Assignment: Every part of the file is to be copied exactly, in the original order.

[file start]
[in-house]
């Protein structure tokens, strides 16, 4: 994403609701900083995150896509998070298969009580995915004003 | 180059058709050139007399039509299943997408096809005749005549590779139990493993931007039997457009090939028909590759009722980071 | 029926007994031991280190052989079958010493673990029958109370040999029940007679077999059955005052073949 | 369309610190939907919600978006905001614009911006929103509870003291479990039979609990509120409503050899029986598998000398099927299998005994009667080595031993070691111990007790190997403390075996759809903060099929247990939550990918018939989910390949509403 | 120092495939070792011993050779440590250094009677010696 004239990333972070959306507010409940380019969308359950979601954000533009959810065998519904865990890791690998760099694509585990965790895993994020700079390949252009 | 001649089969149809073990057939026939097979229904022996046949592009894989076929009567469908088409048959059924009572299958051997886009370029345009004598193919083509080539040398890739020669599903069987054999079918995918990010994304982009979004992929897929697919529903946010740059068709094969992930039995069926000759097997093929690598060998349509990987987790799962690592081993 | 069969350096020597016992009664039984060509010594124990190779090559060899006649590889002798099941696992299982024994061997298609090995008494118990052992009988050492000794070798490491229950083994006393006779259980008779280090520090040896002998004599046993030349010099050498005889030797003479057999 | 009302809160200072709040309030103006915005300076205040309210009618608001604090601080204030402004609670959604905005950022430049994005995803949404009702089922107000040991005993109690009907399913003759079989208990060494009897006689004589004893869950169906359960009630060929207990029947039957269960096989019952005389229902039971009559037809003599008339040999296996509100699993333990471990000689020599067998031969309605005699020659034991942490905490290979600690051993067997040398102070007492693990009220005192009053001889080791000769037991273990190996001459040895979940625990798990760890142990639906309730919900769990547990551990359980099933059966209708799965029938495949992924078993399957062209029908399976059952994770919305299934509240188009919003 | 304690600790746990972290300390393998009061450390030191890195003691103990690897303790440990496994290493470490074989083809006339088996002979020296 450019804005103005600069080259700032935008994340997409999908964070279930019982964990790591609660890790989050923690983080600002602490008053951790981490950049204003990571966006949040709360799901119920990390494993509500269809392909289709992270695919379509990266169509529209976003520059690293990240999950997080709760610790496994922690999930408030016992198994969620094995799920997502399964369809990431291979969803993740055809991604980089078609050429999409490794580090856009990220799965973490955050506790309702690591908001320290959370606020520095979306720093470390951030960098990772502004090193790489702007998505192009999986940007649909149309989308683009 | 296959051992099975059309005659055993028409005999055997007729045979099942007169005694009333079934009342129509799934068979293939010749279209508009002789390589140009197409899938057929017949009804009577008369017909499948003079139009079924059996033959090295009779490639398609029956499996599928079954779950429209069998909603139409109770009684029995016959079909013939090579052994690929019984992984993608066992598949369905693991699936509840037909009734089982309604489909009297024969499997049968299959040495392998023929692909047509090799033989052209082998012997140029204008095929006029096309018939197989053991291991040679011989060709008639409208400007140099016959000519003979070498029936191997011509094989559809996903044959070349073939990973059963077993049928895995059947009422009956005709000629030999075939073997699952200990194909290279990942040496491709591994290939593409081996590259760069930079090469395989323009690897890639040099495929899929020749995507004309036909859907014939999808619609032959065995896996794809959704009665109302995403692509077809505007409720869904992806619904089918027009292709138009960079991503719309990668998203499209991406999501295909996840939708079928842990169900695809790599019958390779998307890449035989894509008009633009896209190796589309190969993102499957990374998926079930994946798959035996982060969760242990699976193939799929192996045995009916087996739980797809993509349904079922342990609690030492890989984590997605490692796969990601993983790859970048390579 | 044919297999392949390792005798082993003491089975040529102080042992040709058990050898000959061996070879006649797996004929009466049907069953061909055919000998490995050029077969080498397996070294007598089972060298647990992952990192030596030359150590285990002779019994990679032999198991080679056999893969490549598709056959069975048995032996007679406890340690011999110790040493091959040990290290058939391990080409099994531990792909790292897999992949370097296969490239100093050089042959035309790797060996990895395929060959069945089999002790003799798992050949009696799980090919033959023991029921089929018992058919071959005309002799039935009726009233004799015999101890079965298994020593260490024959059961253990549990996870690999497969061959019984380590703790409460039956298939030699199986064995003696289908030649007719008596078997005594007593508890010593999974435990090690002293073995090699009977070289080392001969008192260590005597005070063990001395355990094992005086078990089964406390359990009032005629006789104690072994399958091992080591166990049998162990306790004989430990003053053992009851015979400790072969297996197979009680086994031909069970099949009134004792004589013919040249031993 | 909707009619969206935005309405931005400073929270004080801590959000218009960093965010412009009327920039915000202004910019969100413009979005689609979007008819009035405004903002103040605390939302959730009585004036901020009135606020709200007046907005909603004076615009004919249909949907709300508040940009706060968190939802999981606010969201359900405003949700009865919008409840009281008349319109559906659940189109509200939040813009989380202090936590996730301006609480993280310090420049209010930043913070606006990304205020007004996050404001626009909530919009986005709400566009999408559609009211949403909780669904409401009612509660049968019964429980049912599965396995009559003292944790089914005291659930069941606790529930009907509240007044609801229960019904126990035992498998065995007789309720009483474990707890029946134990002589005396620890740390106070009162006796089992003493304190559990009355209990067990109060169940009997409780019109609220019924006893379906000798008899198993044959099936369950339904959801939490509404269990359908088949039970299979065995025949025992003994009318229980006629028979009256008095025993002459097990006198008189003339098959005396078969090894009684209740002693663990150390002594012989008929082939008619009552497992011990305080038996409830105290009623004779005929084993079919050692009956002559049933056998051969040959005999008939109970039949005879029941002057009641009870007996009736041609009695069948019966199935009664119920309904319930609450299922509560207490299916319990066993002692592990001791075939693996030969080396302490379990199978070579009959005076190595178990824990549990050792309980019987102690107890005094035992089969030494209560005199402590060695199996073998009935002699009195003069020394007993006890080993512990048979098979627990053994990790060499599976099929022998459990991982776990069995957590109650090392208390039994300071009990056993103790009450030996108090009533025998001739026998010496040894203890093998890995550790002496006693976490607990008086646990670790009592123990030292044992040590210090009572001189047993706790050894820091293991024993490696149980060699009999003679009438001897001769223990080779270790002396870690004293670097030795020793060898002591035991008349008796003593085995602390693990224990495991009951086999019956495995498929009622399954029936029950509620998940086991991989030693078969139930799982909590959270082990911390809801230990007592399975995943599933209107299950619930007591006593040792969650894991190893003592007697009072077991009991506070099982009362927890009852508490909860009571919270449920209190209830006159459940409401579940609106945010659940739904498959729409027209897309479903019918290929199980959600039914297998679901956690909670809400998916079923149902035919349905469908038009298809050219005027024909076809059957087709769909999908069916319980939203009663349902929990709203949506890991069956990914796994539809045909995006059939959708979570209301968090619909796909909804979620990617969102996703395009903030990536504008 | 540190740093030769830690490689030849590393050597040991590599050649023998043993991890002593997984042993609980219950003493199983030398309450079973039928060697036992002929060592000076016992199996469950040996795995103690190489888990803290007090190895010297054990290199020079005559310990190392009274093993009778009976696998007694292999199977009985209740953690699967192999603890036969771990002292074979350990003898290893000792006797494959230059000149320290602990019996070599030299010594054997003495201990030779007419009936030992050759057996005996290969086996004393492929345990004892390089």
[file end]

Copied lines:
[in-house]
């Protein structure tokens, strides 16, 4: 994403609701900083995150896509998070298969009580995915004003 | 180059058709050139007399039509299943997408096809005749005549590779139990493993931007039997457009090939028909590759009722980071 | 029926007994031991280190052989079958010493673990029958109370040999029940007679077999059955005052073949 | 369309610190939907919600978006905001614009911006929103509870003291479990039979609990509120409503050899029986598998000398099927299998005994009667080595031993070691111990007790190997403390075996759809903060099929247990939550990918018939989910390949509403 | 120092495939070792011993050779440590250094009677010696 004239990333972070959306507010409940380019969308359950979601954000533009959810065998519904865990890791690998760099694509585990965790895993994020700079390949252009 | 001649089969149809073990057939026939097979229904022996046949592009894989076929009567469908088409048959059924009572299958051997886009370029345009004598193919083509080539040398890739020669599903069987054999079918995918990010994304982009979004992929897929697919529903946010740059068709094969992930039995069926000759097997093929690598060998349509990987987790799962690592081993 | 069969350096020597016992009664039984060509010594124990190779090559060899006649590889002798099941696992299982024994061997298609090995008494118990052992009988050492000794070798490491229950083994006393006779259980008779280090520090040896002998004599046993030349010099050498005889030797003479057999 | 009302809160200072709040309030103006915005300076205040309210009618608001604090601080204030402004609670959604905005950022430049994005995803949404009702089922107000040991005993109690009907399913003759079989208990060494009897006689004589004893869950169906359960009630060929207990029947039957269960096989019952005389229902039971009559037809003599008339040999296996509100699993333990471990000689020599067998031969309605005699020659034991942490905490290979600690051993067997040398102070007492693990009220005192009053001889080791000769037991273990190996001459040895979940625990798990760890142990639906309730919900769990547990551990359980099933059966209708799965029938495949992924078993399957062209029908399976059952994770919305299934509240188009919003 | 304690600790746990972290300390393998009061450390030191890195003691103990690897303790440990496994290493470490074989083809006339088996002979020296 450019804005103005600069080259700032935008994340997409999908964070279930019982964990790591609660890790989050923690983080600002602490008053951790981490950049204003990571966006949040709360799901119920990390494993509500269809392909289709992270695919379509990266169509529209976003520059690293990240999950997080709760610790496994922690999930408030016992198994969620094995799920997502399964369809990431291979969803993740055809991604980089078609050429999409490794580090856009990220799965973490955050506790309702690591908001320290959370606020520095979306720093470390951030960098990772502004090193790489702007998505192009999986940007649909149309989308683009 | 296959051992099975059309005659055993028409005999055997007729045979099942007169005694009333079934009342129509799934068979293939010749279209508009002789390589140009197409899938057929017949009804009577008369017909499948003079139009079924059996033959090295009779490639398609029956499996599928079954779950429209069998909603139409109770009684029995016959079909013939090579052994690929019984992984993608066992598949369905693991699936509840037909009734089982309604489909009297024969499997049968299959040495392998023929692909047509090799033989052209082998012997140029204008095929006029096309018939197989053991291991040679011989060709008639409208400007140099016959000519003979070498029936191997011509094989559809996903044959070349073939990973059963077993049928895995059947009422009956005709000629030999075939073997699952200990194909290279990942040496491709591994290939593409081996590259760069930079090469395989323009690897890639040099495929899929020749995507004309036909859907014939999808619609032959065995896996794809959704009665109302995403692509077809505007409720869904992806619904089918027009292709138009960079991503719309990668998203499209991406999501295909996840939708079928842990169900695809790599019958390779998307890449035989894509008009633009896209190796589309190969993102499957990374998926079930994946798959035996982060969760242990699976193939799929192996045995009916087996739980797809993509349904079922342990609690030492890989984590997605490692796969990601993983790859970048390579 | 044919297999392949390792005798082993003491089975040529102080042992040709058990050898000959061996070879006649797996004929009466049907069953061909055919000998490995050029077969080498397996070294007598089972060298647990992952990192030596030359150590285990002779019994990679032999198991080679056999893969490549598709056959069975048995032996007679406890340690011999110790040493091959040990290290058939391990080409099994531990792909790292897999992949370097296969490239100093050089042959035309790797060996990895395929060959069945089999002790003799798992050949009696799980090919033959023991029921089929018992058919071959005309002799039935009726009233004799015999101890079965298994020593260490024959059961253990549990996870690999497969061959019984380590703790409460039956298939030699199986064995003696289908030649007719008596078997005594007593508890010593999974435990090690002293073995090699009977070289080392001969008192260590005597005070063990001395355990094992005086078990089964406390359990009032005629006789104690072994399958091992080591166990049998162990306790004989430990003053053992009851015979400790072969297996197979009680086994031909069970099949009134004792004589013919040249031993 | 909707009619969206935005309405931005400073929270004080801590959000218009960093965010412009009327920039915000202004910019969100413009979005689609979007008819009035405004903002103040605390939302959730009585004036901020009135606020709200007046907005909603004076615009004919249909949907709300508040940009706060968190939802999981606010969201359900405003949700009865919008409840009281008349319109559906659940189109509200939040813009989380202090936590996730301006609480993280310090420049209010930043913070606006990304205020007004996050404001626009909530919009986005709400566009999408559609009211949403909780669904409401009612509660049968019964429980049912599965396995009559003292944790089914005291659930069941606790529930009907509240007044609801229960019904126990035992498998065995007789309720009483474990707890029946134990002589005396620890740390106070009162006796089992003493304190559990009355209990067990109060169940009997409780019109609220019924006893379906000798008899198993044959099936369950339904959801939490509404269990359908088949039970299979065995025949025992003994009318229980006629028979009256008095025993002459097990006198008189003339098959005396078969090894009684209740002693663990150390002594012989008929082939008619009552497992011990305080038996409830105290009623004779005929084993079919050692009956002559049933056998051969040959005999008939109970039949005879029941002057009641009870007996009736041609009695069948019966199935009664119920309904319930609450299922509560207490299916319990066993002692592990001791075939693996030969080396302490379990199978070579009959005076190595178990824990549990050792309980019987102690107890005094035992089969030494209560005199402590060695199996073998009935002699009195003069020394007993006890080993512990048979098979627990053994990790060499599976099929022998459990991982776990069995957590109650090392208390039994300071009990056993103790009450030996108090009533025998001739026998010496040894203890093998890995550790002496006693976490607990008086646990670790009592123990030292044992040590210090009572001189047993706790050894820091293991024993490696149980060699009999003679009438001897001769223990080779270790002396870690004293670097030795020793060898002591035991008349008796003593085995602390693990224990495991009951086999019956495995498929009622399954029936029950509620998940086991991989030693078969139930799982909590959270082990911390809801230990007592399975995943599933209107299950619930007591006593040792969650894991190893003592007697009072077991009991506070099982009362927890009852508490909860009571919270449920209190209830006159459940409401579940609106945010659940739904498959729409027209897309479903019918290929199980959600039914297998679901956690909670809400998916079923149902035919349905469908038009298809050219005027024909076809059957087709769909999908069916319980939203009663349902929990709203949506890991069956990914796994539809045909995006059939959708979570209301968090619909796909909804979620990617969102996703395009903030990536504008 | 540190740093030769830690490689030849590393050597040991590599050649023998043993991890002593997984042993609980219950003493199983030398309450079973039928060697036992002929060592000076016992199996469950040996795995103690190489888990803290007090190895010297054990290199020079005559310990190392009274093993009778009976696998007694292999199977009985209740953690699967192999603890036969771990002292074979350990003898290893000792006797494959230059000149320290602990019996070599030299010594054997003495201990030779007419009936030992050759057996005996290969086996004393492929345990004892390089």